Frank Proto was born in Brooklyn, New York. As a student of David Walter Frank performed the first solo double bass recital in the history of the Manhattan School of Music where he earned his Bachelor's and Master's degrees. In 1966 he joined the Cincinnati Symphony Orchestra where, with the help and encouragement of CSO Music Directors Max Rudolf and Thomas Schippers, he began to bloom as a composer. The early opportunities given him by the CSO to compose and arrange for the orchestra resulted in a 30 year stay in which the orchestra premiered over 20 large works and countless smaller pieces and arrangements composed for Young People's concerts, Pop's concerts, tours and special occasions. During his tenure every music director commissioned him to compose works to feature the orchestra on its subscription concerts.
Working in such an all-encompassing musical atmosphere, both as a player and a composer, has resulted in Proto being able to become as comfortable with the large orchestra as he is with a jazz rhythm section. He has written music for such artists as Dave Brubeck, Eddie Daniels, Duke Ellington, Cleo Laine, Benjamin Luxon, Sherill Milnes, Gerry Mulligan, Roberta Peters, François Rabbath, Ruggerio Ricci, Doc Severinsen and Richard Stoltzman.
Proto's span of interest has enabled him to transverse stylistic boundaries both naturally and effortlessly surprising many listeners that the same composer who wrote; Can This Be Man? - A Music Drama for Violin and Orchestra was also responsible for the political piece; Yesterday's News - A Satire for Jazz Band, Actors and Vocalist and the Pops classic; Casey at the Bat - An American Folk Tale for Narrator and Orchestra. He is one of the most widely performed American composers of his generation, his works having been performed by virtually every Major and Metropolitan Orchestra in North American as well as Europe and Asia.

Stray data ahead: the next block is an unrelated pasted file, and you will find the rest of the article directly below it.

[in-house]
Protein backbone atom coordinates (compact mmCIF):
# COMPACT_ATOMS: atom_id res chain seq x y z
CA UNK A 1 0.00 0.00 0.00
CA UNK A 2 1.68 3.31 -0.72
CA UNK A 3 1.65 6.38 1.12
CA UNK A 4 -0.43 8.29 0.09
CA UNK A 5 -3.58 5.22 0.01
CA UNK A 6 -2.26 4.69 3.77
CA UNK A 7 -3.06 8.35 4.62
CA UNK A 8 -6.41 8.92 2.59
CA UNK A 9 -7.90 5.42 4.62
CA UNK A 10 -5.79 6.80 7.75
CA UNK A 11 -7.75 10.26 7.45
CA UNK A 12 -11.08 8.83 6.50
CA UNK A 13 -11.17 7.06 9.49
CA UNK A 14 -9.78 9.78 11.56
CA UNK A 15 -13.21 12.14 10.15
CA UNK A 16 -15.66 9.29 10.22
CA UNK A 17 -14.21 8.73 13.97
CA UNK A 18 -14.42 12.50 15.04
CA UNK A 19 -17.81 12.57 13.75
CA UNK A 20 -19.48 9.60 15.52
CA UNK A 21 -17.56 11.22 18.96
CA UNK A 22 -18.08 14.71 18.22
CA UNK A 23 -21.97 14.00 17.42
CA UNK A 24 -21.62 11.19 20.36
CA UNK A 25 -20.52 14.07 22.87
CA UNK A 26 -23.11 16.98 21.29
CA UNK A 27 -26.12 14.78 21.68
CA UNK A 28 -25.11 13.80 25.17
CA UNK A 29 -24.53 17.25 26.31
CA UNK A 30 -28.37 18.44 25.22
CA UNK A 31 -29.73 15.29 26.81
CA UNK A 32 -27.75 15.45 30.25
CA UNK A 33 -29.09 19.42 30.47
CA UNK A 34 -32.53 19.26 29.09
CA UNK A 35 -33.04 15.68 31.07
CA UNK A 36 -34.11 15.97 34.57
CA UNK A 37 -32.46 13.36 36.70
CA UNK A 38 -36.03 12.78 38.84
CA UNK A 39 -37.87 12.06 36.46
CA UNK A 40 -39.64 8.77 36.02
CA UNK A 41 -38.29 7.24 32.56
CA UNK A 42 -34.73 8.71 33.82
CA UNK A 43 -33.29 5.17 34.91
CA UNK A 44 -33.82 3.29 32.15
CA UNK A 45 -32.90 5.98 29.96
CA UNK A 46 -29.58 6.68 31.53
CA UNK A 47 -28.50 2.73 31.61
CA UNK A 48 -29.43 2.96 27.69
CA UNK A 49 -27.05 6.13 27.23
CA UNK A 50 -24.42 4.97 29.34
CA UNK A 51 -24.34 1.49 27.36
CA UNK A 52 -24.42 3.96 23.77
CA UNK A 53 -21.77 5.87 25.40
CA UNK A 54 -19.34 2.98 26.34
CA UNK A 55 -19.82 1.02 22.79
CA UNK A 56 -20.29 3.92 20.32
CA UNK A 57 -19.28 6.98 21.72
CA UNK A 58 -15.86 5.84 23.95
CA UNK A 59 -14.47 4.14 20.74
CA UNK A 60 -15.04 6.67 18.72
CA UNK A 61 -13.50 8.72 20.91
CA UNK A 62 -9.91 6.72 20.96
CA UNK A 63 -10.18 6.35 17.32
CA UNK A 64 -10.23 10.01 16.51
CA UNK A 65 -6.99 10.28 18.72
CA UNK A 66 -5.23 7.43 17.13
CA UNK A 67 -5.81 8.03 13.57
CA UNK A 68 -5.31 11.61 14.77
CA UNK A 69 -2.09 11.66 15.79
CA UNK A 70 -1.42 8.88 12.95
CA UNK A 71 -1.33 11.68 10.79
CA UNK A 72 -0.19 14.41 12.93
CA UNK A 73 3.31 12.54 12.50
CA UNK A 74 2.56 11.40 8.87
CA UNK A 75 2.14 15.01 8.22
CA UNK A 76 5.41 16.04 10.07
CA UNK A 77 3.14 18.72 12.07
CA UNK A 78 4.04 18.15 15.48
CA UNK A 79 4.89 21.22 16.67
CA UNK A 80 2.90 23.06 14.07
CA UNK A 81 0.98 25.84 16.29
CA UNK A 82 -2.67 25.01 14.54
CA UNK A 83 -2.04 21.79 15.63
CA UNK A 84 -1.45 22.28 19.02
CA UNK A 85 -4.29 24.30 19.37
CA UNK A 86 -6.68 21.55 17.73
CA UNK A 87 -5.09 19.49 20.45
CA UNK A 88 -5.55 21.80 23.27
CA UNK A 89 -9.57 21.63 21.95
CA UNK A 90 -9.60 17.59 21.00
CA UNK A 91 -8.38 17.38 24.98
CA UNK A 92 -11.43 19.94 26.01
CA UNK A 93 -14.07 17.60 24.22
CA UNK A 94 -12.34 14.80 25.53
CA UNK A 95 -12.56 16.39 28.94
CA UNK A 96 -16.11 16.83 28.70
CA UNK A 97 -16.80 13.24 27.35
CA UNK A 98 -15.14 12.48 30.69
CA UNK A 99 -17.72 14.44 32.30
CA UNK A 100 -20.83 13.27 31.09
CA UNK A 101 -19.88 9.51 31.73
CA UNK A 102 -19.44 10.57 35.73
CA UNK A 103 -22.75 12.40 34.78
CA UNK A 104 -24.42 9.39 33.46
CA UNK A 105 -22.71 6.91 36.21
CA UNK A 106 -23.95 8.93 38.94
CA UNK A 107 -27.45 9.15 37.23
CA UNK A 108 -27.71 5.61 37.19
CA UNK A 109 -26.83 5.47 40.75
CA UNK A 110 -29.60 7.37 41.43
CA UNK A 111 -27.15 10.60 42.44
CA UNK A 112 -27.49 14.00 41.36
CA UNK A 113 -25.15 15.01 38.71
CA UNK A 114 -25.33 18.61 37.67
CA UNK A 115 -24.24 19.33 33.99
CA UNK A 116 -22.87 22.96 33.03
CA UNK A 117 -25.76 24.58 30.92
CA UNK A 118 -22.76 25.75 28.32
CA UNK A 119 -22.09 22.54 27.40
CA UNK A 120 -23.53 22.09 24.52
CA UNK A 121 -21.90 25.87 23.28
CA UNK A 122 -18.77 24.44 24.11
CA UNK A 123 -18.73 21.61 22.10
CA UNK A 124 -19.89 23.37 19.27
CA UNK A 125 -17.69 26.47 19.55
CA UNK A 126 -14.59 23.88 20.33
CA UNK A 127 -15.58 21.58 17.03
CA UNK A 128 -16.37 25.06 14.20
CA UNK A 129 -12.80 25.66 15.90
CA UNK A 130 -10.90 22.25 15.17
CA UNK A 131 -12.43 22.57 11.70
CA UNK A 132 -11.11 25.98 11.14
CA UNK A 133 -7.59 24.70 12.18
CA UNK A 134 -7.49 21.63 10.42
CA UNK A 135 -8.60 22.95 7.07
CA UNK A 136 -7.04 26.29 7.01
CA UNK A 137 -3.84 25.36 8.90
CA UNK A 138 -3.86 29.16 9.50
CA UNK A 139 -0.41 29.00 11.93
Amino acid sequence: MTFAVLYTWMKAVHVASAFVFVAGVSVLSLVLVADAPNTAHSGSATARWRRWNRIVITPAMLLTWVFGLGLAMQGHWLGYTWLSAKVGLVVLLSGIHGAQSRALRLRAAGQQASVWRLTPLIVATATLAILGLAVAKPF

Proto has also composed over thirty pieces that feature the double bass in a solo capacity, including seven works with orchestra and a large selection of chamber music in a myriad of styles and settings. Some of these works have entered the standard double bass repertoire. Both his Sonata 1963 and the Carmen Fantasy have been performed hundreds of times by scores of bassists since their premieres.
For David, who in opening my ears, eyes and heart, also gave me my life. These words are not used lightly, for indeed, David made sure that my ears were open to every aural possibility in music, and for that matter far beyond what many of his contemporaries regarded as music. He made sure that my eyes, along with my ears, were opened to what was behind those ideas being promulgated - by those who determine what public taste and policy should be - as well as what was presented to us up front. And Ŝnally he made sure that my heart remained open to those whose ideas were not particularly popular in their present time but perhaps had future possibilities.
Lessons is a reminiscence of sorts. A lesson with
David was never a straightforward exercise in getting through the hour (read: killing
time). Even with a brilliantly prepared lesson there was always something more to search
for and/or talk about in the music. If one played poorly - or didn't practice enough
that week - there still would be much to discuss. And discussion didn't necessarily have
to be about the music at hand. There were other topics ripe for picking - other musical
subjects, current events, and even automobiles (how many bass players drove Volkswagens
in the 60s? Yes! And I'm sure that half of them must have studied with David, who if he
wasn't the first to drive one certainly had to be among the first three!). The stories of
Toscanini's Beethoven rehearsals or Casals' reverence of Bach sometimes sent my mind
searching the what ifs during our lessons. What if Bach met Monk? What if Dizzy met
Strauss? Discovering Beethoven for the 1st or 100th time with David is an unforgettable
experience. What if the Doctor showed up in the Tardis, picked up David & on the way
made a stop for Toscanini before going on for a visit with Beethoven? Going off on long
tangents was frequently the cause of a lesson stretching on an extra hour or so - while
the next student patiently waited for his turn. So the reminiscence here is about where
my lessons sometimes went. As with most of the music that I've written, a more than
casual familiarity with musical styles in addition to those of the 19th century would be
of great help - which would make this little ditty a piece of cake if you were lucky
enough to be a David Walter student.
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